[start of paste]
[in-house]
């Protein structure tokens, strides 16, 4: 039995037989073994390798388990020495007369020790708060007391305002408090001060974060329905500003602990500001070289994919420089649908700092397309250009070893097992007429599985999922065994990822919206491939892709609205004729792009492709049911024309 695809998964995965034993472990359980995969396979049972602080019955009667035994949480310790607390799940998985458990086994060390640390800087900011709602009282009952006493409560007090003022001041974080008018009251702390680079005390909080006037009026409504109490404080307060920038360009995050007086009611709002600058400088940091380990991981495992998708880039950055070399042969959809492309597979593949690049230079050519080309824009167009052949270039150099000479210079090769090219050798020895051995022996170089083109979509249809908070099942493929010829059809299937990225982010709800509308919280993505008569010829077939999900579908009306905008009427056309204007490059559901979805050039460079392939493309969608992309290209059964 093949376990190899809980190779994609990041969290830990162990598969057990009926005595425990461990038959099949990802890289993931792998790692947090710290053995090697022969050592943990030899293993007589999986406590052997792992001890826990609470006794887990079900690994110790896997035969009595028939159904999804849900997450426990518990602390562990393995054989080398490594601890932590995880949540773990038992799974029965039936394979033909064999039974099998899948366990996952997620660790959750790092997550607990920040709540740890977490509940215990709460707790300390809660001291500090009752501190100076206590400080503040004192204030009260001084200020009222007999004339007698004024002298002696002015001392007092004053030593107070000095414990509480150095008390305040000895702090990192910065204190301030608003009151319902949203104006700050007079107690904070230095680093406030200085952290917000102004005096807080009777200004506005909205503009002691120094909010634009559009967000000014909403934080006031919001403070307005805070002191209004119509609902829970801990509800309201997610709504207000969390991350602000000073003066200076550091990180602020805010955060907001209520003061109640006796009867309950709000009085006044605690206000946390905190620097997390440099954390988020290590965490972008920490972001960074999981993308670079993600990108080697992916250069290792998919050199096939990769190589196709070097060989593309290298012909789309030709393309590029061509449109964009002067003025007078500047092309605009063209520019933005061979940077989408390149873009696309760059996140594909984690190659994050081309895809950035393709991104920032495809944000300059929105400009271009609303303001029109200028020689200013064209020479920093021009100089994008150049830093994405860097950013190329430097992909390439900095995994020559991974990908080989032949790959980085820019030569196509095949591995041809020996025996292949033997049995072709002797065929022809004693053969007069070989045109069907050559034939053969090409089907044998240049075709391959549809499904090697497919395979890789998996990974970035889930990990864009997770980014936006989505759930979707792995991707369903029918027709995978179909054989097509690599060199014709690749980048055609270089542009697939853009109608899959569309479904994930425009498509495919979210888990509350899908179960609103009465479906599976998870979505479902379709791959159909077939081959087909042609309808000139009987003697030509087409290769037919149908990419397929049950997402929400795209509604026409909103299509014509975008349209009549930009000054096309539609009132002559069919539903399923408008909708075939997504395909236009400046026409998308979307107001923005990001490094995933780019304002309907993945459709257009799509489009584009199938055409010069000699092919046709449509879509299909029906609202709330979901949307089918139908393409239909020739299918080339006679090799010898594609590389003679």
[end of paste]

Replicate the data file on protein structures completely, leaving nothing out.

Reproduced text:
[in-house]
């Protein structure tokens, strides 16, 4: 039995037989073994390798388990020495007369020790708060007391305002408090001060974060329905500003602990500001070289994919420089649908700092397309250009070893097992007429599985999922065994990822919206491939892709609205004729792009492709049911024309 695809998964995965034993472990359980995969396979049972602080019955009667035994949480310790607390799940998985458990086994060390640390800087900011709602009282009952006493409560007090003022001041974080008018009251702390680079005390909080006037009026409504109490404080307060920038360009995050007086009611709002600058400088940091380990991981495992998708880039950055070399042969959809492309597979593949690049230079050519080309824009167009052949270039150099000479210079090769090219050798020895051995022996170089083109979509249809908070099942493929010829059809299937990225982010709800509308919280993505008569010829077939999900579908009306905008009427056309204007490059559901979805050039460079392939493309969608992309290209059964 093949376990190899809980190779994609990041969290830990162990598969057990009926005595425990461990038959099949990802890289993931792998790692947090710290053995090697022969050592943990030899293993007589999986406590052997792992001890826990609470006794887990079900690994110790896997035969009595028939159904999804849900997450426990518990602390562990393995054989080398490594601890932590995880949540773990038992799974029965039936394979033909064999039974099998899948366990996952997620660790959750790092997550607990920040709540740890977490509940215990709460707790300390809660001291500090009752501190100076206590400080503040004192204030009260001084200020009222007999004339007698004024002298002696002015001392007092004053030593107070000095414990509480150095008390305040000895702090990192910065204190301030608003009151319902949203104006700050007079107690904070230095680093406030200085952290917000102004005096807080009777200004506005909205503009002691120094909010634009559009967000000014909403934080006031919001403070307005805070002191209004119509609902829970801990509800309201997610709504207000969390991350602000000073003066200076550091990180602020805010955060907001209520003061109640006796009867309950709000009085006044605690206000946390905190620097997390440099954390988020290590965490972008920490972001960074999981993308670079993600990108080697992916250069290792998919050199096939990769190589196709070097060989593309290298012909789309030709393309590029061509449109964009002067003025007078500047092309605009063209520019933005061979940077989408390149873009696309760059996140594909984690190659994050081309895809950035393709991104920032495809944000300059929105400009271009609303303001029109200028020689200013064209020479920093021009100089994008150049830093994405860097950013190329430097992909390439900095995994020559991974990908080989032949790959980085820019030569196509095949591995041809020996025996292949033997049995072709002797065929022809004693053969007069070989045109069907050559034939053969090409089907044998240049075709391959549809499904090697497919395979890789998996990974970035889930990990864009997770980014936006989505759930979707792995991707369903029918027709995978179909054989097509690599060199014709690749980048055609270089542009697939853009109608899959569309479904994930425009498509495919979210888990509350899908179960609103009465479906599976998870979505479902379709791959159909077939081959087909042609309808000139009987003697030509087409290769037919149908990419397929049950997402929400795209509604026409909103299509014509975008349209009549930009000054096309539609009132002559069919539903399923408008909708075939997504395909236009400046026409998308979307107001923005990001490094995933780019304002309907993945459709257009799509489009584009199938055409010069000699092919046709449509879509299909029906609202709330979901949307089918139908393409239909020739299918080339006679090799010898594609590389003679």